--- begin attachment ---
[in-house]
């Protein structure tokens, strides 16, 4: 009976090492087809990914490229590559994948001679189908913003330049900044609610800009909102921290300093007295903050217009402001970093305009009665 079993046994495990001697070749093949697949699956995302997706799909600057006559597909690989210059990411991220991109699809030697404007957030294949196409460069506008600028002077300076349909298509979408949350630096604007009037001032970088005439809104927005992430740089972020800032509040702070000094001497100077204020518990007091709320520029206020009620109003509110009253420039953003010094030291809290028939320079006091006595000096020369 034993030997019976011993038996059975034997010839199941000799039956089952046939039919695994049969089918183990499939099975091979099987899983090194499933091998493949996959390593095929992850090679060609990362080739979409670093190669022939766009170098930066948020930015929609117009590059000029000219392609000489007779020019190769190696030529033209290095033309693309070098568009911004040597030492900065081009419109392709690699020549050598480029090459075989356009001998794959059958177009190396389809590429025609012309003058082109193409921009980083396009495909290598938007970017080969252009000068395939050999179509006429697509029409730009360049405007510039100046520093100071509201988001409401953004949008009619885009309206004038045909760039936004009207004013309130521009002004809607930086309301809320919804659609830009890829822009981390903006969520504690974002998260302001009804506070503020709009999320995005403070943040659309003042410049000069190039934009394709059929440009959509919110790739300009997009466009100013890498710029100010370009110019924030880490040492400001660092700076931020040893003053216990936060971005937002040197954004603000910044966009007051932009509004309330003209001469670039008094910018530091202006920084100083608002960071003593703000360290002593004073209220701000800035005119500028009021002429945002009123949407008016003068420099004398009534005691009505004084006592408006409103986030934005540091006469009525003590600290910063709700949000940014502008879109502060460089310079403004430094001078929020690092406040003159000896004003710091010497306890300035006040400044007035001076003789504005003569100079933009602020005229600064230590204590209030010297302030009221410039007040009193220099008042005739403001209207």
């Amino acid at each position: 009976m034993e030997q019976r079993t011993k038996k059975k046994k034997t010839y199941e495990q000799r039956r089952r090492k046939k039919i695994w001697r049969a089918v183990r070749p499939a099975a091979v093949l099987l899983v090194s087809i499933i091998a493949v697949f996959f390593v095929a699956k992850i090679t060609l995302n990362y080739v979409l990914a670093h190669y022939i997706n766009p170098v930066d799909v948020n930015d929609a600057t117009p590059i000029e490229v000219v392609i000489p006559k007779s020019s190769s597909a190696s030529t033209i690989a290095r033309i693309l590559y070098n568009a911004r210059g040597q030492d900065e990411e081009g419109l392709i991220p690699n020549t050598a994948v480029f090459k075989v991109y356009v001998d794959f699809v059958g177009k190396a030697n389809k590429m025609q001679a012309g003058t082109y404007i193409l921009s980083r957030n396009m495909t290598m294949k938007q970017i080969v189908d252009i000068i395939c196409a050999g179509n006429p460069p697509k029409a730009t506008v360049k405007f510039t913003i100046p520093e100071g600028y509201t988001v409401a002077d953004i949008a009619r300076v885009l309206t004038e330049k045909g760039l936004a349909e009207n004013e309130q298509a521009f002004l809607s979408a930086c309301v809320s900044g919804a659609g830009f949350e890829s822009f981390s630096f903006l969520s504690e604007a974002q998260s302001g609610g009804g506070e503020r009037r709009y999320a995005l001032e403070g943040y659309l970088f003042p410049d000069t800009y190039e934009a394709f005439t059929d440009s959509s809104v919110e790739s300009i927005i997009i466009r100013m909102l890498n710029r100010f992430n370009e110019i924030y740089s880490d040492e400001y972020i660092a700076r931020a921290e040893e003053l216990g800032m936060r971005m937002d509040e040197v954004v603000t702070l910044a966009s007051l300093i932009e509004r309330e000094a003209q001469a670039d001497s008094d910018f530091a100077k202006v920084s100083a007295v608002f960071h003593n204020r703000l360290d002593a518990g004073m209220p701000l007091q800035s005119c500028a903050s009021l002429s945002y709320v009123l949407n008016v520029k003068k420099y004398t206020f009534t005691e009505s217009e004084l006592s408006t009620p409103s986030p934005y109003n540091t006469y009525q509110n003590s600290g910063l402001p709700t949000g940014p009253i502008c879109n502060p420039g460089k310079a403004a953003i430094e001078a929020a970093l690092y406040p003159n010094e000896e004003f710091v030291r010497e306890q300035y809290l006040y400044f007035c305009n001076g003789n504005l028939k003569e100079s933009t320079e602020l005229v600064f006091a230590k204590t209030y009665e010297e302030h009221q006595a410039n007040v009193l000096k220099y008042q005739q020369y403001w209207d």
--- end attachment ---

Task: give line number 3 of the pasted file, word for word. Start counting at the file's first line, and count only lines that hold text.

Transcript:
């Amino acid at each position: 009976m034993e030997q019976r079993t011993k038996k059975k046994k034997t010839y199941e495990q000799r039956r089952r090492k046939k039919i695994w001697r049969a089918v183990r070749p499939a099975a091979v093949l099987l899983v090194s087809i499933i091998a493949v697949f996959f390593v095929a699956k992850i090679t060609l995302n990362y080739v979409l990914a670093h190669y022939i997706n766009p170098v930066d799909v948020n930015d929609a600057t117009p590059i000029e490229v000219v392609i000489p006559k007779s020019s190769s597909a190696s030529t033209i690989a290095r033309i693309l590559y070098n568009a911004r210059g040597q030492d900065e990411e081009g419109l392709i991220p690699n020549t050598a994948v480029f090459k075989v991109y356009v001998d794959f699809v059958g177009k190396a030697n389809k590429m025609q001679a012309g003058t082109y404007i193409l921009s980083r957030n396009m495909t290598m294949k938007q970017i080969v189908d252009i000068i395939c196409a050999g179509n006429p460069p697509k029409a730009t506008v360049k405007f510039t913003i100046p520093e100071g600028y509201t988001v409401a002077d953004i949008a009619r300076v885009l309206t004038e330049k045909g760039l936004a349909e009207n004013e309130q298509a521009f002004l809607s979408a930086c309301v809320s900044g919804a659609g830009f949350e890829s822009f981390s630096f903006l969520s504690e604007a974002q998260s302001g609610g009804g506070e503020r009037r709009y999320a995005l001032e403070g943040y659309l970088f003042p410049d000069t800009y190039e934009a394709f005439t059929d440009s959509s809104v919110e790739s300009i927005i997009i466009r100013m909102l890498n710029r100010f992430n370009e110019i924030y740089s880490d040492e400001y972020i660092a700076r931020a921290e040893e003053l216990g800032m936060r971005m937002d509040e040197v954004v603000t702070l910044a966009s007051l300093i932009e509004r309330e000094a003209q001469a670039d001497s008094d910018f530091a100077k202006v920084s100083a007295v608002f960071h003593n204020r703000l360290d002593a518990g004073m209220p701000l007091q800035s005119c500028a903050s009021l002429s945002y709320v009123l949407n008016v520029k003068k420099y004398t206020f009534t005691e009505s217009e004084l006592s408006t009620p409103s986030p934005y109003n540091t006469y009525q509110n003590s600290g910063l402001p709700t949000g940014p009253i502008c879109n502060p420039g460089k310079a403004a953003i430094e001078a929020a970093l690092y406040p003159n010094e000896e004003f710091v030291r010497e306890q300035y809290l006040y400044f007035c305009n001076g003789n504005l028939k003569e100079s933009t320079e602020l005229v600064f006091a230590k204590t209030y009665e010297e302030h009221q006595a410039n007040v009193l000096k220099y008042q005739q020369y403001w209207d």